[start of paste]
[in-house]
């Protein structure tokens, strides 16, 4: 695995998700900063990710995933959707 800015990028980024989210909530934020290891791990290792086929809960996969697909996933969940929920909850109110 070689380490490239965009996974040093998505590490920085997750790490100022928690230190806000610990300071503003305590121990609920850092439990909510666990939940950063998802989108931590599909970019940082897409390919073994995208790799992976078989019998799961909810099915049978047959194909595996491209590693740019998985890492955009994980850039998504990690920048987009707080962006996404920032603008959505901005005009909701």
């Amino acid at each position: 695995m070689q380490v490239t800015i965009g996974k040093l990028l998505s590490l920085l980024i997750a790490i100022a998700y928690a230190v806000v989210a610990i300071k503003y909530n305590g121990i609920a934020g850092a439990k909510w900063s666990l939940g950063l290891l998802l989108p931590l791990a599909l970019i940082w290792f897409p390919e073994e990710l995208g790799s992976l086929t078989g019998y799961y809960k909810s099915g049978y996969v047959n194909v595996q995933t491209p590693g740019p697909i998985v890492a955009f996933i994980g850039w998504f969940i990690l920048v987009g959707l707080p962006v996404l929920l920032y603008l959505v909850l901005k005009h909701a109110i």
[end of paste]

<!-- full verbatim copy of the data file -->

[in-house]
């Protein structure tokens, strides 16, 4: 695995998700900063990710995933959707 800015990028980024989210909530934020290891791990290792086929809960996969697909996933969940929920909850109110 070689380490490239965009996974040093998505590490920085997750790490100022928690230190806000610990300071503003305590121990609920850092439990909510666990939940950063998802989108931590599909970019940082897409390919073994995208790799992976078989019998799961909810099915049978047959194909595996491209590693740019998985890492955009994980850039998504990690920048987009707080962006996404920032603008959505901005005009909701």
């Amino acid at each position: 695995m070689q380490v490239t800015i965009g996974k040093l990028l998505s590490l920085l980024i997750a790490i100022a998700y928690a230190v806000v989210a610990i300071k503003y909530n305590g121990i609920a934020g850092a439990k909510w900063s666990l939940g950063l290891l998802l989108p931590l791990a599909l970019i940082w290792f897409p390919e073994e990710l995208g790799s992976l086929t078989g019998y799961y809960k909810s099915g049978y996969v047959n194909v595996q995933t491209p590693g740019p697909i998985v890492a955009f996933i994980g850039w998504f969940i990690l920048v987009g959707l707080p962006v996404l929920l920032y603008l959505v909850l901005k005009h909701a109110i």